Chapter 3 provides an overview of the history of Earth’s climate and how various different geological processes have contributed to climate change in the past. The topics covered include:
|3.1 Changes in Solar Output and in the Earth’s Atmosphere||The sun has increased in intensity by almost 40% since the formation of the solar system 4.57 billion years ago. Because of the presence of life on Earth, and because of changes in the physiology of life forms, our atmosphere has evolved over this time so that a reasonable temperature has been maintained. This has been achieved primarily through changes to the greenhouse gas content of the atmosphere.|
|3.2 Plate Tectonics and Climate Change||Plate tectonics has had a dramatic control over the Earth’s temperature. Some of the important changes include: the distribution of the continents (near to the equator vs near to the poles), the formation of mountain ranges (which promotes weathering and consumption of atmospheric CO2), and changes to the patterns of ocean currents.|
|3.3 Volcanism and Climate Change||Volcanism affects our climate, both on a short time scale (years to decades) because the sulphate aerosols produced by major eruptions block sunlight, and on a much longer time scale (millennia to millions of years) because of the slow buildup of CO2 in the atmosphere.|
|3.4 Earth’s Orbital Fluctuations and Climate Change||Milanković cycles affect the Earth’s climate on the time scale of tens of thousands of years because they lead to changes in much solar insolation is received at different latitudes and at different times of the year. These variations have controlled glacial cycles over the past million years.|
|3.5 Ocean Currents and Climate Change||Ocean currents are responsible for moving heat around on the Earth’s surface. They can vary as a result of changes to the salinity of ocean water and those variations can have significant climate effects on the scale of thousands of years.|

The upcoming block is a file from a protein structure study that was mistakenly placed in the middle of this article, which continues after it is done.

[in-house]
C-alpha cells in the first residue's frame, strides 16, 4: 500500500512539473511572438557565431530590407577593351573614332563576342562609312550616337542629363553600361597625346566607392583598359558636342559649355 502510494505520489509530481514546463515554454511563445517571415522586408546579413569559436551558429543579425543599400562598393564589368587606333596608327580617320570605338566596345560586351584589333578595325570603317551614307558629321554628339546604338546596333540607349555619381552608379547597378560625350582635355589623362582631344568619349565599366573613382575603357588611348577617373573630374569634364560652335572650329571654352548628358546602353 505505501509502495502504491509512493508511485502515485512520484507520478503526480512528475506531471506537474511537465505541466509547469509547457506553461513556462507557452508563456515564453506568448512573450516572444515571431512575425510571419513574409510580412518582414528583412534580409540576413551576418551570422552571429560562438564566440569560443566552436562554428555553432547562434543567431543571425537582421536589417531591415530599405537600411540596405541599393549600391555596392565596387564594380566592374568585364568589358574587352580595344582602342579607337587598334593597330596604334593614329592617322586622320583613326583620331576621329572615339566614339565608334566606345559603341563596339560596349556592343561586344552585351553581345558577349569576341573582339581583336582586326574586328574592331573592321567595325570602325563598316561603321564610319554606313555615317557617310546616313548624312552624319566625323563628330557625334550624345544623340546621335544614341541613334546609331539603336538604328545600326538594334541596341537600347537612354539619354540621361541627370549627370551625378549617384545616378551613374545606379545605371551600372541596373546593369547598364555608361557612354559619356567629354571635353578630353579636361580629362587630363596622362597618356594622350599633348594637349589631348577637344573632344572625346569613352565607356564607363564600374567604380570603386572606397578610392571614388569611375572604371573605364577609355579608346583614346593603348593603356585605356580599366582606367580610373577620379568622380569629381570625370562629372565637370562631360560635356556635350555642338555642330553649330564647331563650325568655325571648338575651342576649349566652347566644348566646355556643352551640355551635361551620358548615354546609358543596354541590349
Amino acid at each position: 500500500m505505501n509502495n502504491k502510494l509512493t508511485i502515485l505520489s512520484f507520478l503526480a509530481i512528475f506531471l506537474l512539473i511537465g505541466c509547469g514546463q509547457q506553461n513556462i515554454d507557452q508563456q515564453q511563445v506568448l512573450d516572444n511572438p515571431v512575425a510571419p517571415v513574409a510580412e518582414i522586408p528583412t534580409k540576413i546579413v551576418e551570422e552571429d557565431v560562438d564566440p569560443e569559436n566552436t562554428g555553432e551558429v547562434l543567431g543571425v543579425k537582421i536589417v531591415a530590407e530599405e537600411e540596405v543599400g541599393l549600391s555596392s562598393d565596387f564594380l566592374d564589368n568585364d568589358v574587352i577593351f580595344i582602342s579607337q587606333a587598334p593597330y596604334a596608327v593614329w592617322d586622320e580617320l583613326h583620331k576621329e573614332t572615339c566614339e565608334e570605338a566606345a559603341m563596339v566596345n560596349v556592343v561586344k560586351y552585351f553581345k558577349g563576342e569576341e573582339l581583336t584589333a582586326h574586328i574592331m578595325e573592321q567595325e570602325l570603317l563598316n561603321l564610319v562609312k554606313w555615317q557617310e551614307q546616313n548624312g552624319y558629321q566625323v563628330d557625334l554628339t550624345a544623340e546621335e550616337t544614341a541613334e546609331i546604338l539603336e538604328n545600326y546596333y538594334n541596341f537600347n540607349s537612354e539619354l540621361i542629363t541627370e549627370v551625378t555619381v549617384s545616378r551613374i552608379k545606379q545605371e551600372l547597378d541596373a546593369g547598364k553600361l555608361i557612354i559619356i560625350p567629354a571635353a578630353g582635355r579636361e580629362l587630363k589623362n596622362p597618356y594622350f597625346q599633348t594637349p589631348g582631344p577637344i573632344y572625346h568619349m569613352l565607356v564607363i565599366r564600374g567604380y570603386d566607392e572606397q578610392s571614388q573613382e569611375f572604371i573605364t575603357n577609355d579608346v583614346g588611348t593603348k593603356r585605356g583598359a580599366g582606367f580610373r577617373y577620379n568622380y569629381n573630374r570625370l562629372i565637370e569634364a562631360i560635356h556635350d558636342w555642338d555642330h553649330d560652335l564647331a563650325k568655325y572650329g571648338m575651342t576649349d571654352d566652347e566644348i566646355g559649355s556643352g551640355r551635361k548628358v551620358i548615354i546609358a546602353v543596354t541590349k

|3.6 Extraterrestrial Impacts and Climate Change||Impacts from large extraterrestrial objects (> 1 km in diameter) are rare, but they can have devastating climate impacts.|
Answers for the review questions can be found in Appendix 1
- Why is the sun getting hotter, and does this have anything to do with climate change over the past century?
- What function of life on Earth has been critical in ensuring that the temperature has remained relatively stable over billions of years, in spite of a warming sun?
- In the context of global temperatures, why does it matter if the continents are concentrated mostly near to the equator or distributed more evenly across the latitudes?
- How does the existence of large mountain ranges affect the composition of the Earth’s atmosphere?
- The Antarctic Circumpolar Current started up at about 35 Ma. How did that affect the climate of Antarctica?
- From a climate perspective, the two most important volcanic gases are CO2 and SO2. What happens to the SO2 in the atmosphere, and what are the climate implications?
- What would it take for the CO2 emissions from volcanism to lead to significant climate change?
- Since the Milankovitch cycles don’t affect how much solar energy reaches the Earth as a whole in any given year, how do they control our climate?
- Based on Figure 3.4.3, how would you describe the trend of insolation at 65° N over the past 10,000 years, and how does this correlate with the actual temperature record over this period?
- The density of sea water is determined by its temperature and by the amount of salt dissolved in it. What are the implications of that relationship for the strength of the Gulf Stream, and might would a weakening of the Gulf Stream affect the climate of western Europe?
- What would be the overall implications for Earth’s climate if the ocean currents were to become generally weaker than they are now?
- Describe what you might have experienced if you had been living the middle part of North America on the first day of the Paleogene. If you did survive that day, what would conditions have been like over the next few months?